Social work and mental health : the value of everything
With mental health increasingly being recognised as crucial for a healthy and productive nation, and a vital component in the regeneration of communities, the current reality and future possibilities for social work in mental health services are becoming clearer.
This is a new edition of Peter Gilbert's "The Value of Everything: Social Work and its Importance in the Field of Mental Health" (RHP, 2003), which was acclaimed: 'A clear guide, and useful tool for increasing understanding between all stakeholder groups in mental health' - "Mental Health Today". 'The author's breadth of knowledge makes the book accessible and informative at all levels of enquiry the contribution that social work skills make to service users is apparent throughout' - Community Care. 'The service user and carer perspective is featured heavily, and their accounts and those of mental health staff are used liberally to illustrate why the social work role will continue to be of central importance insightful and interesting' - "Care & Health".
This new edition maintains the focus on the values that social work espouses as a profession, and its value in current mental health services. New chapters have been added around social inclusion; personalisation; research; spirituality; the role of the social worker following new mental health legislation in 2005 and 2007; and an overview of policy up to the current time.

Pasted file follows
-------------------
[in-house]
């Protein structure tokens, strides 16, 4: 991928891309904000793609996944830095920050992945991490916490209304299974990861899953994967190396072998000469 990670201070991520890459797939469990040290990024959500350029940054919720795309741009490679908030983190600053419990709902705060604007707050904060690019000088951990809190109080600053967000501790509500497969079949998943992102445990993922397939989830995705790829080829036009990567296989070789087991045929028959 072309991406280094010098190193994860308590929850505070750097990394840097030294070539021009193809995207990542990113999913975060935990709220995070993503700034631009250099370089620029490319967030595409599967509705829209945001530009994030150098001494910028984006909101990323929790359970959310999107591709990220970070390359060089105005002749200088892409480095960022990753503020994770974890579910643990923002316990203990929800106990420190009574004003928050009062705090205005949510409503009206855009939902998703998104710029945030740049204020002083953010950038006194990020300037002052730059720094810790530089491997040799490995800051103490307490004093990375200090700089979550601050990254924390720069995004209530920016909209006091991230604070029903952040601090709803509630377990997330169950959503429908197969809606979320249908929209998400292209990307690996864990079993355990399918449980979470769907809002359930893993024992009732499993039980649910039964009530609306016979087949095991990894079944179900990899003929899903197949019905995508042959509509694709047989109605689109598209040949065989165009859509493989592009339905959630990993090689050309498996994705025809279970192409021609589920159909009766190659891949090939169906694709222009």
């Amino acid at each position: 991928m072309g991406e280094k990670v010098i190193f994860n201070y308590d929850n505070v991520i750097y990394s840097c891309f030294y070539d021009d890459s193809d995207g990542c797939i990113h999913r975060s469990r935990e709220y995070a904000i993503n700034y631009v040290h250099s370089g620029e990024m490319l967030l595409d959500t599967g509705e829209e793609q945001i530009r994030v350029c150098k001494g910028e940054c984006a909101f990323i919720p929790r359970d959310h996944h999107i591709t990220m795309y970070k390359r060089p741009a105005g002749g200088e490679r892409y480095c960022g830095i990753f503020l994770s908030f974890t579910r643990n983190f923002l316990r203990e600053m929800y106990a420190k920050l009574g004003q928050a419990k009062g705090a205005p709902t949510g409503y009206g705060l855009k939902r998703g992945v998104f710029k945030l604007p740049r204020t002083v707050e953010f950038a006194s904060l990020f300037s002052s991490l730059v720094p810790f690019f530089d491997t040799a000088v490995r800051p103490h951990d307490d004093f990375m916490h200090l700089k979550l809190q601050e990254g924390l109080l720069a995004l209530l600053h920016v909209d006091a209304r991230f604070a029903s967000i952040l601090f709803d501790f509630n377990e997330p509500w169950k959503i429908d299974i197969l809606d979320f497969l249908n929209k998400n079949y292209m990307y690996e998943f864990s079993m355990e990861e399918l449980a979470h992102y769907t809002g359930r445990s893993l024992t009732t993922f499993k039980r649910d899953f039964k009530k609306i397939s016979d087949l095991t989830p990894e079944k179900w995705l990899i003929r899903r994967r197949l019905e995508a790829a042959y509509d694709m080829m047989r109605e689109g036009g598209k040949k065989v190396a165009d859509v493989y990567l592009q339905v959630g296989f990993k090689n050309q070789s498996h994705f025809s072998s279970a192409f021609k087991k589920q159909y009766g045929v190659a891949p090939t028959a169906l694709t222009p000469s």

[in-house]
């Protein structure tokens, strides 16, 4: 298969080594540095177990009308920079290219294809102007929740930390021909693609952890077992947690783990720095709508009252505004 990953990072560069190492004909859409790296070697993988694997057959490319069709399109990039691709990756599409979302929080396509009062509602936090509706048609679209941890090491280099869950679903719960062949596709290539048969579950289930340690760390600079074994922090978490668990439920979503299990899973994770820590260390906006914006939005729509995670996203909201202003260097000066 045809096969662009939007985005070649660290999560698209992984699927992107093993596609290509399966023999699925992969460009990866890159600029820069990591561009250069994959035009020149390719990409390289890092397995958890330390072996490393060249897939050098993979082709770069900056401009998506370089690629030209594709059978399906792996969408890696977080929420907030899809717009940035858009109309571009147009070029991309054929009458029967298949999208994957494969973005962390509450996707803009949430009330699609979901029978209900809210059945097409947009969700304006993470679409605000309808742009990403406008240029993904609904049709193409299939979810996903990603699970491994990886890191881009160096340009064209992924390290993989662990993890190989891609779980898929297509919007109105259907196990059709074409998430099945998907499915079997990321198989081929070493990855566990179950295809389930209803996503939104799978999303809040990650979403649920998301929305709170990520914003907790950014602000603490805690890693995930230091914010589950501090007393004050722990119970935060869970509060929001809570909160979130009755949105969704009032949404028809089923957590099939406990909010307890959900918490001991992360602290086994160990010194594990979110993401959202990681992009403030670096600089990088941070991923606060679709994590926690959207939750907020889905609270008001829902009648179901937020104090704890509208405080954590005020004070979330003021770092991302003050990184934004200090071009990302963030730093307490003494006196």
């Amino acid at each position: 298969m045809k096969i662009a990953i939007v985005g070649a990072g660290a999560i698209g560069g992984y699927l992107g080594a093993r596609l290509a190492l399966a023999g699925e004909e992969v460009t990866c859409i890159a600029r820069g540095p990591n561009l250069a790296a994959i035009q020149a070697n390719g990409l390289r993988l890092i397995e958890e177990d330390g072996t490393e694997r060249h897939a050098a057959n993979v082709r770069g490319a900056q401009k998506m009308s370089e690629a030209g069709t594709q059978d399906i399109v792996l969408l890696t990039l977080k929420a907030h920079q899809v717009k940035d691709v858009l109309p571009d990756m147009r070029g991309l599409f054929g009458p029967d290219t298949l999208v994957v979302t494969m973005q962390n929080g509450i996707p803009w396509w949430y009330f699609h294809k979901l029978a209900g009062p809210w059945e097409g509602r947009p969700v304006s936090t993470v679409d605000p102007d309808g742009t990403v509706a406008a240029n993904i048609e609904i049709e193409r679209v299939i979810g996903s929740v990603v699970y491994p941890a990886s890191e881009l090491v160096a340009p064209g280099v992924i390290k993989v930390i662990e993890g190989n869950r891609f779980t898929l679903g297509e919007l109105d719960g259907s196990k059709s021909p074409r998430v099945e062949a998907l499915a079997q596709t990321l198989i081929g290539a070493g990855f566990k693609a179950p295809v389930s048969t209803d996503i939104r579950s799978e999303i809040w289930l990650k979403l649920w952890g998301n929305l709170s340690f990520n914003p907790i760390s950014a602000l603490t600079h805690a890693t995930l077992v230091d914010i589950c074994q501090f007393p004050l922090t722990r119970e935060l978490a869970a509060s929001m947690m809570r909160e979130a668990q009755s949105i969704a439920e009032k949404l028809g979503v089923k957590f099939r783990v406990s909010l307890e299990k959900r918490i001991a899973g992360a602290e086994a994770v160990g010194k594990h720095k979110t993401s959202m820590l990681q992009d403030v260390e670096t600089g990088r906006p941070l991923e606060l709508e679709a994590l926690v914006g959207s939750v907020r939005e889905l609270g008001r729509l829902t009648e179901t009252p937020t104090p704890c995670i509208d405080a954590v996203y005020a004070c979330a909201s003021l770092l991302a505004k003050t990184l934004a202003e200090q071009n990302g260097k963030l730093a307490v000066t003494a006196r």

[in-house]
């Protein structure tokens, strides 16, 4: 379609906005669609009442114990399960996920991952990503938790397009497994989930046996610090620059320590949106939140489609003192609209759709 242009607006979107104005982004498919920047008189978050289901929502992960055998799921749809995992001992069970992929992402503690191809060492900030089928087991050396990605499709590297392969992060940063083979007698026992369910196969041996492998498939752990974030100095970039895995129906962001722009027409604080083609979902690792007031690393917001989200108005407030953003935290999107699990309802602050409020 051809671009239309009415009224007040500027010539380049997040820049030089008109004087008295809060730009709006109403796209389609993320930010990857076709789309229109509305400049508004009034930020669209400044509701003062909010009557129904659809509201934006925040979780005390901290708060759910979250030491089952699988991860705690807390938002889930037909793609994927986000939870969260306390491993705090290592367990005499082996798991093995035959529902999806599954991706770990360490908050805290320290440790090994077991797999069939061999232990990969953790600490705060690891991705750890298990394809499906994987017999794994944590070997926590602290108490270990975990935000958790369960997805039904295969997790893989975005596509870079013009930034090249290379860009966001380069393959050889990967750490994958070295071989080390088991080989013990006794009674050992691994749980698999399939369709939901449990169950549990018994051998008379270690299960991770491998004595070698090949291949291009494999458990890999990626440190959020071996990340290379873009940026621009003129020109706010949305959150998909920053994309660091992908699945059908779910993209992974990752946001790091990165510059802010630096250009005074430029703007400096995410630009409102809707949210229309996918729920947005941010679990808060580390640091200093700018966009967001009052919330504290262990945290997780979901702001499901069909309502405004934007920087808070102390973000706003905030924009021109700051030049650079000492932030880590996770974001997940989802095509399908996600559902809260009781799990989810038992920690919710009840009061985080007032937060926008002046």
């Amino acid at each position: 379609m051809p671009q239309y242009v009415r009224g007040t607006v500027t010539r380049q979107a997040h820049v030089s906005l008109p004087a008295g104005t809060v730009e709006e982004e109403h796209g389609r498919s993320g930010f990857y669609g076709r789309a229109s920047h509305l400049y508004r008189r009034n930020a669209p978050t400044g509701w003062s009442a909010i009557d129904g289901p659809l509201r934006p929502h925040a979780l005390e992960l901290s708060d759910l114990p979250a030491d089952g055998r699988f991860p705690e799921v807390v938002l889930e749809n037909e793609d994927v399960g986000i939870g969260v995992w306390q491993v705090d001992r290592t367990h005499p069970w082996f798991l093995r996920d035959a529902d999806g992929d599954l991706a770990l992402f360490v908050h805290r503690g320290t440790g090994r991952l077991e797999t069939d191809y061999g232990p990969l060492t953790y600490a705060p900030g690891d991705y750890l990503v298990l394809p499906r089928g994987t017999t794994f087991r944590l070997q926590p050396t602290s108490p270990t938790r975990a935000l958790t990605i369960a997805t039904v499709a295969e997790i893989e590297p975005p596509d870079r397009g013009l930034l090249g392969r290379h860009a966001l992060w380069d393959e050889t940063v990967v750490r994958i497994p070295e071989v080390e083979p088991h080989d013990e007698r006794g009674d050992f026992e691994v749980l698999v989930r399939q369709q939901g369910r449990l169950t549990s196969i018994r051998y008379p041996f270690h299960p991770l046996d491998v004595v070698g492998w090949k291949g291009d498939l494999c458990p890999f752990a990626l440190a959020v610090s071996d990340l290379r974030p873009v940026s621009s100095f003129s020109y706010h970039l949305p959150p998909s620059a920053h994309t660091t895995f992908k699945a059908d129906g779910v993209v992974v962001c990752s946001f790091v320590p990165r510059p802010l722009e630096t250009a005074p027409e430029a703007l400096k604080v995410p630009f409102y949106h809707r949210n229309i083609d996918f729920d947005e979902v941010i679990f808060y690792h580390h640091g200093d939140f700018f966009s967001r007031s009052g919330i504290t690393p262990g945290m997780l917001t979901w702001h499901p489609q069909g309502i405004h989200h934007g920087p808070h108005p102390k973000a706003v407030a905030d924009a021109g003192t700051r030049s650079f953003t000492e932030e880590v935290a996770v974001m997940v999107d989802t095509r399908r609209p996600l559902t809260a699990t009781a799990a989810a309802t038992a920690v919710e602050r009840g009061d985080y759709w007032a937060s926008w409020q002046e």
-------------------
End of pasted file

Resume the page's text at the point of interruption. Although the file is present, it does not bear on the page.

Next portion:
It: celebrates and promotes multi-disciplinary work and the integration of perspectives; sets social work as a major contributor to a truly whole-person and whole-systems approach to mental health; values those who use mental health services as people with their own unique strengths, needs and experiences; addresses issues of identity and equality; provides clear theoretical frameworks for understanding barriers to developing those relationships that enable social workers to recognise the capacities of service users; discusses the merits of different models for understanding and working with mental or emotional distress; uses research and ideas drawn from sociology, psychiatry, psychology and even economics to emphasise how social work is able to utilise the best of everything that is available for the service users and carers benefit. Timely, it considers the value of social work in light of what users and carers want from services; the value base of the new policies of reform; the role of the social worker in different settings; and ways of taking these values and skills into these new settings.
It will boost the confidence of social workers by reinforcing the tremendous resource that they are to people in the greatest need in our society; and will help partner professions and agencies value the contribution that social work can bring.